Thu Oct 13, 2016 4:00 pm - 5:00 pm | Thursday, Oct 13, 2016, 4 - 5 p.m. PDT Designing Power Markets to Support Socially Optimal Decisions Restructuring of the power industry was intended to provide incentives for more efficient operation and investment.  By "efficiency", I mean full accounting of all social benefits and costs, so that private incentives and social net benefits.  Designers of markets have to balance the desire for “supporting prices” and “incentive compatibility” with needs for transparency and computational practicality, as well as political objectives, such as to provide support for certain favored technologies. This talk will review some specific circumstances in which there have been difficult tradeoffs in market design.  One example is day-ahead "spot" markets, in which strong non-convexities in start-up costs and other features mean that socially optimal schedules might be money losing for power providers.  How do we keep such providers in the market without greatly distorting consumer costs and luring in producers whose costs are too high?  Another is carbon markets; under the Obama Administration's Clean Power Plan, different states could have different systems for capping power market emissions, leading to higher costs and emissions than a consistent national system would.  A third is long-run capacity markets, where the marginal contribution of a resource to system reliability is not always what is rewarded.  European and US markets are contrasted, where EU markets tend to prefer simple linear bids and disregard network constraints, while US markets generally attempt to calculate prices that reflect as many network limits as practical while modeling individual generator limits in detail.  As computational power increases, should the US continue in the direction of ever more complex clearing mechanisms for power markets? Bio: Benjamin F. Hobbs is the Theodore M. and Kay W. Schad Chair of Environmental Management at the Johns Hopkins University, and has been a member of the faculty of that university’s Department of Geography & Environmental Engineering since 1995. His research and teaching concerns the application of optimization, economics, and decision analysis to electric power policy, planning, and operations and to water and ecosystem management.        Since 2010, he has been the inaugural Director of the JHU Environment, Energy, Sustainability & Health Institute.  He co-directs the Yale-JHU SEARCH (Solutions for Energy, Air, Climate, and Health) Center. Previously, he was at Brookhaven and Oak Ridge National Laboratories, and on the faculty of the departments of Systems Engineering and Civil Engineering at Case Western Reserve University.  He earned a Ph.D. in Environmental Systems Engineering in 1983 from Cornell University.         Dr. Hobbs has had visiting appointments at the Helsinki University of Technology, University of Washington, ECN (Netherlands Energy Research Center), Cambridge University, and Churchill College, where he was Overseas Fellow.  He is presently on sabbatical at the Department of Electrical Engineering, the University of Washington, and at the California Institute of Technology.        Dr. Hobbs chairs the Market Surveillance Committee of the California Independent System Operator, and is a Fellow of IEEE and INFORMS Campus room: BAG 154 Event types: Lectures/Seminars Event sponsors: Clean Energy Institute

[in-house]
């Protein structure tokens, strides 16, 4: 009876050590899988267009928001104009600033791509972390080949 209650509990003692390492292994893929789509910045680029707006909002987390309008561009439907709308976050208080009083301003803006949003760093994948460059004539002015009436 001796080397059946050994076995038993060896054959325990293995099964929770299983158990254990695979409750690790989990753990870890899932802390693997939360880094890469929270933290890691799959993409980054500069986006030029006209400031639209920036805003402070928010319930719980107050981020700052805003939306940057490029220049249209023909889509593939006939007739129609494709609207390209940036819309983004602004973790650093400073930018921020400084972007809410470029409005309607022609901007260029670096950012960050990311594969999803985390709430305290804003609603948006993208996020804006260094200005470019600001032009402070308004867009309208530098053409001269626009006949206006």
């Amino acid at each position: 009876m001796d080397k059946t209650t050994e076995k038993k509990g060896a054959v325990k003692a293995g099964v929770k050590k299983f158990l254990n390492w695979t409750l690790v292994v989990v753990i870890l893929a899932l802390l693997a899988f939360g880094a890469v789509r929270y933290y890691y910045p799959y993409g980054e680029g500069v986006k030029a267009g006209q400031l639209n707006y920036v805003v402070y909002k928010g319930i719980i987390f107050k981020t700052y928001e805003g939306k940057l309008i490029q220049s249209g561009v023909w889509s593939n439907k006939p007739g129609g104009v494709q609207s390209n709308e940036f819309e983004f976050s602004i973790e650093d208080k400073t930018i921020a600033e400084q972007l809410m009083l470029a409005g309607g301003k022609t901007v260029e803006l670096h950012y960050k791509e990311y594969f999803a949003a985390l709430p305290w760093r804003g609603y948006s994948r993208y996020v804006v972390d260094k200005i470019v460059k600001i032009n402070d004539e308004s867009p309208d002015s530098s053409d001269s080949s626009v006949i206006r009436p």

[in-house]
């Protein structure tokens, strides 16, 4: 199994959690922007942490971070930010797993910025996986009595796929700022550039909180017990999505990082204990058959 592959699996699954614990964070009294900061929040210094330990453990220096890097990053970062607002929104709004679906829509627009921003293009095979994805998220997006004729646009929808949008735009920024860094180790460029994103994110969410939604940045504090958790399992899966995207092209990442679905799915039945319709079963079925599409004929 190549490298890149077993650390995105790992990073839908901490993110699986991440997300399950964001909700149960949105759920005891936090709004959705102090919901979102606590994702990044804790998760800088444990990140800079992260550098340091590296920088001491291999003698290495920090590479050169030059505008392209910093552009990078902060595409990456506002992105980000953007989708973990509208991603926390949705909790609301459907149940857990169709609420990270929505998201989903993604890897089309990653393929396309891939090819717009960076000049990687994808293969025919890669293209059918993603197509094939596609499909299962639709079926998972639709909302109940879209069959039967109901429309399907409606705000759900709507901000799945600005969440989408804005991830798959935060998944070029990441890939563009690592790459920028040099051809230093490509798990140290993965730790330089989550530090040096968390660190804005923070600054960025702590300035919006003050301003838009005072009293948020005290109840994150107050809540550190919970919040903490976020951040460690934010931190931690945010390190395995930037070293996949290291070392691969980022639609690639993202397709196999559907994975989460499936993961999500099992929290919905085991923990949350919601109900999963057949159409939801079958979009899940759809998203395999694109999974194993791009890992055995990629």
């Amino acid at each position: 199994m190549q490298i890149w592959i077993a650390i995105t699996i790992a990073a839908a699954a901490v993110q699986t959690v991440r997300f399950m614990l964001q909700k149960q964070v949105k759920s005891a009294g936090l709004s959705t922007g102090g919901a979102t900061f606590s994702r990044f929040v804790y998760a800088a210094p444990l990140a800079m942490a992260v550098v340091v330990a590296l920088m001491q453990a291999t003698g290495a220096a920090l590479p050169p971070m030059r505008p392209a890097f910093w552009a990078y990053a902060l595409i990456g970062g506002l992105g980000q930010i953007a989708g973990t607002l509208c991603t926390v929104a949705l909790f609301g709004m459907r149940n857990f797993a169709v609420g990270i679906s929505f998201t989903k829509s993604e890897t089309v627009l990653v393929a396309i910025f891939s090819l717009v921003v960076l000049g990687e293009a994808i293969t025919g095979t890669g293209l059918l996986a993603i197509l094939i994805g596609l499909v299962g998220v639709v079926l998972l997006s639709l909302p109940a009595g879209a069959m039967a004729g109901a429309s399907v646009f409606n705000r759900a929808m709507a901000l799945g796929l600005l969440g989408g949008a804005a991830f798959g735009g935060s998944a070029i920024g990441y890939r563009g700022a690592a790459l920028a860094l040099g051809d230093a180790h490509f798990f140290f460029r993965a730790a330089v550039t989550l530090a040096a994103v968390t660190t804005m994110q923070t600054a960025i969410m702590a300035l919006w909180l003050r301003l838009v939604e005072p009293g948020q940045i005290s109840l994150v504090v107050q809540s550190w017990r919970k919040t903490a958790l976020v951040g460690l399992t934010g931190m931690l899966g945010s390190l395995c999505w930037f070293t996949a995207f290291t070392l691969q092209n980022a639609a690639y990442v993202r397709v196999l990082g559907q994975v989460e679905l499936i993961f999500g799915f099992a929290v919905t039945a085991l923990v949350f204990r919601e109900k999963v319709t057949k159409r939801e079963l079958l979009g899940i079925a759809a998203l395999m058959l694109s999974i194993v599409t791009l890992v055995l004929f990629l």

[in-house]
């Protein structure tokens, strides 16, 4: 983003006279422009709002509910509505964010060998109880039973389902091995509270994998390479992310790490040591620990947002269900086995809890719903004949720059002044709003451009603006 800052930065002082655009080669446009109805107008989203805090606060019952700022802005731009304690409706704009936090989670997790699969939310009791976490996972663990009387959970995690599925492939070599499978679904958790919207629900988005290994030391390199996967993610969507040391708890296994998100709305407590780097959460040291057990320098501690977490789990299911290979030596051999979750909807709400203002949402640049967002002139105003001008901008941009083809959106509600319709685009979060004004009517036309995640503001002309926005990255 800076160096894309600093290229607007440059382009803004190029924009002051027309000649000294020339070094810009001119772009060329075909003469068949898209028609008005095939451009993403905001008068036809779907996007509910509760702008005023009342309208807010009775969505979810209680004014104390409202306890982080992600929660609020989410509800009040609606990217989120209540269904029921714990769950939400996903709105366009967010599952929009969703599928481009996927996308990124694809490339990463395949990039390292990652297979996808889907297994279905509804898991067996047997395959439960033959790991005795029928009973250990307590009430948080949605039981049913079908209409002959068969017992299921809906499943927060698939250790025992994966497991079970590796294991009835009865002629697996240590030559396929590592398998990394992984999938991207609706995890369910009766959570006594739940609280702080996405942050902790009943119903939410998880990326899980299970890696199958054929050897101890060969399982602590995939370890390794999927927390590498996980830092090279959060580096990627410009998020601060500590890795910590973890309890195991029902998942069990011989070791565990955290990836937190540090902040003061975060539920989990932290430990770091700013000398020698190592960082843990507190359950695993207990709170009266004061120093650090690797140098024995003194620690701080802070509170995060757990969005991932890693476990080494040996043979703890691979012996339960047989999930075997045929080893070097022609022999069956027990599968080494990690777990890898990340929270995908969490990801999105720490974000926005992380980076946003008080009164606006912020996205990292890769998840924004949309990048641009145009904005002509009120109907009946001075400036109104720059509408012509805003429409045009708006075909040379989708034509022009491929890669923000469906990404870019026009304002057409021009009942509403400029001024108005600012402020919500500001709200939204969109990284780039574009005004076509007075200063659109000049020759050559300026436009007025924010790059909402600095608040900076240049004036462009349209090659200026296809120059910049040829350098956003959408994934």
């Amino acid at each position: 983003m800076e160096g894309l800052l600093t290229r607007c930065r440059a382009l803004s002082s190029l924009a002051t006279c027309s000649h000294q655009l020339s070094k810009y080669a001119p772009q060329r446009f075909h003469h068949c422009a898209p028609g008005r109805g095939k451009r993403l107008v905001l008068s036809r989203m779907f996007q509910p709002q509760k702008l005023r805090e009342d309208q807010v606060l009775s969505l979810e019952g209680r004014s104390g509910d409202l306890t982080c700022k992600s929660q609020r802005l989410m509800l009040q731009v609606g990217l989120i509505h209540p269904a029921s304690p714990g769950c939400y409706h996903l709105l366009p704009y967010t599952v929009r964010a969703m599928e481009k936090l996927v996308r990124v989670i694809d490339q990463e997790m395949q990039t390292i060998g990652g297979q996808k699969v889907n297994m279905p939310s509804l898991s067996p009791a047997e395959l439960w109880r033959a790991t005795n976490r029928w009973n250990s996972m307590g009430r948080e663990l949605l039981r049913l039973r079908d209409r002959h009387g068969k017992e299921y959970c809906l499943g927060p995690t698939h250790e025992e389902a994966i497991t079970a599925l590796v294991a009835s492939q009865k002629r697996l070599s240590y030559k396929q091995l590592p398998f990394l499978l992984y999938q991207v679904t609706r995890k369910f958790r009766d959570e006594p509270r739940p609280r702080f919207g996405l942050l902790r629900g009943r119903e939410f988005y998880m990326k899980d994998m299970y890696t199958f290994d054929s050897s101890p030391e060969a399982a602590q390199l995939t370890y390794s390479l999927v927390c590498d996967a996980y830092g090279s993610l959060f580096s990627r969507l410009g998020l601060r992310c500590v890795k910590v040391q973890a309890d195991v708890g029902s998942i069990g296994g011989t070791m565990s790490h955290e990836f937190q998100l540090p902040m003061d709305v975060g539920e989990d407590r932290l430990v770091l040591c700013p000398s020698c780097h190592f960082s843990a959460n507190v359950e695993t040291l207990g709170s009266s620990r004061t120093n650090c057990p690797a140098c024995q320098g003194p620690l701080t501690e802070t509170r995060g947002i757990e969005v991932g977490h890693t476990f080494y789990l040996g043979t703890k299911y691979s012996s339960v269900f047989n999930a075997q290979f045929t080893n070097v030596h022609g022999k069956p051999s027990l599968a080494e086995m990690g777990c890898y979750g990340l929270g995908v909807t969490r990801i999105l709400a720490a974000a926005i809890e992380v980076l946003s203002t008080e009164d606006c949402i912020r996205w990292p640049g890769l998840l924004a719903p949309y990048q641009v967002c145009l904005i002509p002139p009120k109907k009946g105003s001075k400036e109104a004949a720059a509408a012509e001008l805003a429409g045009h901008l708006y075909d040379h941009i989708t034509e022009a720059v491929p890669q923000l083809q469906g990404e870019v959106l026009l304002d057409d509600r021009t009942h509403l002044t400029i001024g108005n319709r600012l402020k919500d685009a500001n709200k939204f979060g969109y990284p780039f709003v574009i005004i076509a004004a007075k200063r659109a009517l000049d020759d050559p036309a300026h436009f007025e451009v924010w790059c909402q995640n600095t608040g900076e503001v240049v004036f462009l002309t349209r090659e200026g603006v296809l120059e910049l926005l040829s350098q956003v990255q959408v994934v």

• Oct 13: Women in Science & Engr fall mentor night

    Thu Oct 13, 2016 5:30 pm - 8:00 pm | Thursday, Oct 13, 2016, 5:30 - 8 p.m. PDT Engineering and sciences majors are welcome; even if you're a Pre-engineer or Pre-sciences status, still come and enjoy this experience! This is a great opportunity to network with and get career advice from professionals in the industry. Don’t miss out! Campus location: Student Union Building (HUB) Campus room: South Ballroom Event types: Not Specified Event sponsors: Amazon More info: bit.do…

  • Oct 17: Deadline: Nominate an Engineer for a Diamond Award

    Mon Oct 17, 2016 12:00 am | Monday, Oct 17, 2016 The Diamond Awards honor outstanding alumni and friends who have made significant contributions to the field of engineering. If you know an engineer who deserves recognition, we want to hear from you! Take time to nominate an engineer to join the distinguished ranks of Diamond Award honorees. Nominations for the 2017 awards are being accepted for the following categories: Distinguished Achievement in Industry Distinguished Achievement in Academia Entrepreneurial Excellence Distinguished Service Early Career Event types: Special Events, Not Specified More info: www.engr.washington.edu…

  • Oct 18: MolES Seminar: Jeff Brinker, U of New Mexico